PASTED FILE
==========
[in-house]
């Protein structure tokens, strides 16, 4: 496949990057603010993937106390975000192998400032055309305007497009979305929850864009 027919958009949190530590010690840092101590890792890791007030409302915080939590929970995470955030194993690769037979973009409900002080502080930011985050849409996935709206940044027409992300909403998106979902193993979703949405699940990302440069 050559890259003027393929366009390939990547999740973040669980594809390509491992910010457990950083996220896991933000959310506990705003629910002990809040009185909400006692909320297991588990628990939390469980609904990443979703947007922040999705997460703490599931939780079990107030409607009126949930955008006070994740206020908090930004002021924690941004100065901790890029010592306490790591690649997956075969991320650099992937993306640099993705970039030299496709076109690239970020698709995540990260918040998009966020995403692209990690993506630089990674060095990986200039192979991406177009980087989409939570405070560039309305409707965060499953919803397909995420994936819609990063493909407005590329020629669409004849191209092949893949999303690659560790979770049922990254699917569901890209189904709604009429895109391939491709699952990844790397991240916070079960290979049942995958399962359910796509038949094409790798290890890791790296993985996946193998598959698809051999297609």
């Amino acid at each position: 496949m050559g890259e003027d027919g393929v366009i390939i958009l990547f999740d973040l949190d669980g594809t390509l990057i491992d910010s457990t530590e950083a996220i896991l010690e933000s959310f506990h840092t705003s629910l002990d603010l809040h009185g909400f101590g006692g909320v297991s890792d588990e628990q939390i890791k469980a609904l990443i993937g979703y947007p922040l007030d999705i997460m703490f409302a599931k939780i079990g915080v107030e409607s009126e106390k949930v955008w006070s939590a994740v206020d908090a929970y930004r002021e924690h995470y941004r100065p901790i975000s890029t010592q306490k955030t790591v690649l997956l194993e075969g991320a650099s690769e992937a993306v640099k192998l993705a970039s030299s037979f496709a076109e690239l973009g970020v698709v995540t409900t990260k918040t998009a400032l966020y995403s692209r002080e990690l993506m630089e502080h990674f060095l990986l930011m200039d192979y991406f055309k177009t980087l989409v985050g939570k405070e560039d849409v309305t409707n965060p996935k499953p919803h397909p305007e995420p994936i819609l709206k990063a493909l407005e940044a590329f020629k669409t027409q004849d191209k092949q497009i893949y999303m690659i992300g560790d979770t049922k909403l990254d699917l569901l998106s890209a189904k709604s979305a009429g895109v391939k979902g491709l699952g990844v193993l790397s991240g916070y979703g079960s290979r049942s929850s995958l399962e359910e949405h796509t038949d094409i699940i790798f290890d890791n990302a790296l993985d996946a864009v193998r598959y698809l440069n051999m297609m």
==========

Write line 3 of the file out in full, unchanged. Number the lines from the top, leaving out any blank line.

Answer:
């Amino acid at each position: 496949m050559g890259e003027d027919g393929v366009i390939i958009l990547f999740d973040l949190d669980g594809t390509l990057i491992d910010s457990t530590e950083a996220i896991l010690e933000s959310f506990h840092t705003s629910l002990d603010l809040h009185g909400f101590g006692g909320v297991s890792d588990e628990q939390i890791k469980a609904l990443i993937g979703y947007p922040l007030d999705i997460m703490f409302a599931k939780i079990g915080v107030e409607s009126e106390k949930v955008w006070s939590a994740v206020d908090a929970y930004r002021e924690h995470y941004r100065p901790i975000s890029t010592q306490k955030t790591v690649l997956l194993e075969g991320a650099s690769e992937a993306v640099k192998l993705a970039s030299s037979f496709a076109e690239l973009g970020v698709v995540t409900t990260k918040t998009a400032l966020y995403s692209r002080e990690l993506m630089e502080h990674f060095l990986l930011m200039d192979y991406f055309k177009t980087l989409v985050g939570k405070e560039d849409v309305t409707n965060p996935k499953p919803h397909p305007e995420p994936i819609l709206k990063a493909l407005e940044a590329f020629k669409t027409q004849d191209k092949q497009i893949y999303m690659i992300g560790d979770t049922k909403l990254d699917l569901l998106s890209a189904k709604s979305a009429g895109v391939k979902g491709l699952g990844v193993l790397s991240g916070y979703g079960s290979r049942s929850s995958l399962e359910e949405h796509t038949d094409i699940i790798f290890d890791n990302a790296l993985d996946a864009v193998r598959y698809l440069n051999m297609m």